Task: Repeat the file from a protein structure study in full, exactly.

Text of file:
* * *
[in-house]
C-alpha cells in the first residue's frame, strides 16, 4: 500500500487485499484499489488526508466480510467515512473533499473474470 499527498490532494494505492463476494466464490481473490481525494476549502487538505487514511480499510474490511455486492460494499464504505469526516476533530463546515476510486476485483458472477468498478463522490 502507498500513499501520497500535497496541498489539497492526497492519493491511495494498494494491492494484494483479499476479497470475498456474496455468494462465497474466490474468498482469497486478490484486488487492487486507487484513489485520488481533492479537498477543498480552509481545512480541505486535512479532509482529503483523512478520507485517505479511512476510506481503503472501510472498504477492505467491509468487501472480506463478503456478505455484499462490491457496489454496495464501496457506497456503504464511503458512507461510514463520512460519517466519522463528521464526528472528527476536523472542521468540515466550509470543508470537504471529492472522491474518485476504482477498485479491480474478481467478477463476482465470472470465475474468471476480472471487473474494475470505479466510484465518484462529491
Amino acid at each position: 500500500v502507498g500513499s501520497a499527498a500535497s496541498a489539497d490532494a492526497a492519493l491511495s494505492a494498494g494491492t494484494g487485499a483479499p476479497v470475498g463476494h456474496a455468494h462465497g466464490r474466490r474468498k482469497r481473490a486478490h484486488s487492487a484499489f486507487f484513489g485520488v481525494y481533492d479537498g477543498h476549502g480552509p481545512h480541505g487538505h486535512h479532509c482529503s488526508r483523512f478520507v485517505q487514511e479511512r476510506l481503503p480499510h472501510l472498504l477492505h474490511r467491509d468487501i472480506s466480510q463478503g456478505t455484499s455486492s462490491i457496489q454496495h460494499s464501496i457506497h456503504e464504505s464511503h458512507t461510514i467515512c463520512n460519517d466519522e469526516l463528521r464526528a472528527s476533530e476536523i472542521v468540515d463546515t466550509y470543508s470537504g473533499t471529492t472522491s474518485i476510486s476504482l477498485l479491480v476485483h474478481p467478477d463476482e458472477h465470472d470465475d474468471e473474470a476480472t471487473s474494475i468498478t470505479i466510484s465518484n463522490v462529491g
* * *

[in-house]
C-alpha cells in the first residue's frame, strides 16, 4: 500500500487485499484499489488526508466480510467515512473533499473474470 499527498490532494494505492463476494466464490481473490481525494476549502487538505487514511480499510474490511455486492460494499464504505469526516476533530463546515476510486476485483458472477468498478463522490 502507498500513499501520497500535497496541498489539497492526497492519493491511495494498494494491492494484494483479499476479497470475498456474496455468494462465497474466490474468498482469497486478490484486488487492487486507487484513489485520488481533492479537498477543498480552509481545512480541505486535512479532509482529503483523512478520507485517505479511512476510506481503503472501510472498504477492505467491509468487501472480506463478503456478505455484499462490491457496489454496495464501496457506497456503504464511503458512507461510514463520512460519517466519522463528521464526528472528527476536523472542521468540515466550509470543508470537504471529492472522491474518485476504482477498485479491480474478481467478477463476482465470472470465475474468471476480472471487473474494475470505479466510484465518484462529491
Amino acid at each position: 500500500v502507498g500513499s501520497a499527498a500535497s496541498a489539497d490532494a492526497a492519493l491511495s494505492a494498494g494491492t494484494g487485499a483479499p476479497v470475498g463476494h456474496a455468494h462465497g466464490r474466490r474468498k482469497r481473490a486478490h484486488s487492487a484499489f486507487f484513489g485520488v481525494y481533492d479537498g477543498h476549502g480552509p481545512h480541505g487538505h486535512h479532509c482529503s488526508r483523512f478520507v485517505q487514511e479511512r476510506l481503503p480499510h472501510l472498504l477492505h474490511r467491509d468487501i472480506s466480510q463478503g456478505t455484499s455486492s462490491i457496489q454496495h460494499s464501496i457506497h456503504e464504505s464511503h458512507t461510514i467515512c463520512n460519517d466519522e469526516l463528521r464526528a472528527s476533530e476536523i472542521v468540515d463546515t466550509y470543508s470537504g473533499t471529492t472522491s474518485i476510486s476504482l477498485l479491480v476485483h474478481p467478477d463476482e458472477h465470472d470465475d474468471e473474470a476480472t471487473s474494475i468498478t470505479i466510484s465518484n463522490v462529491g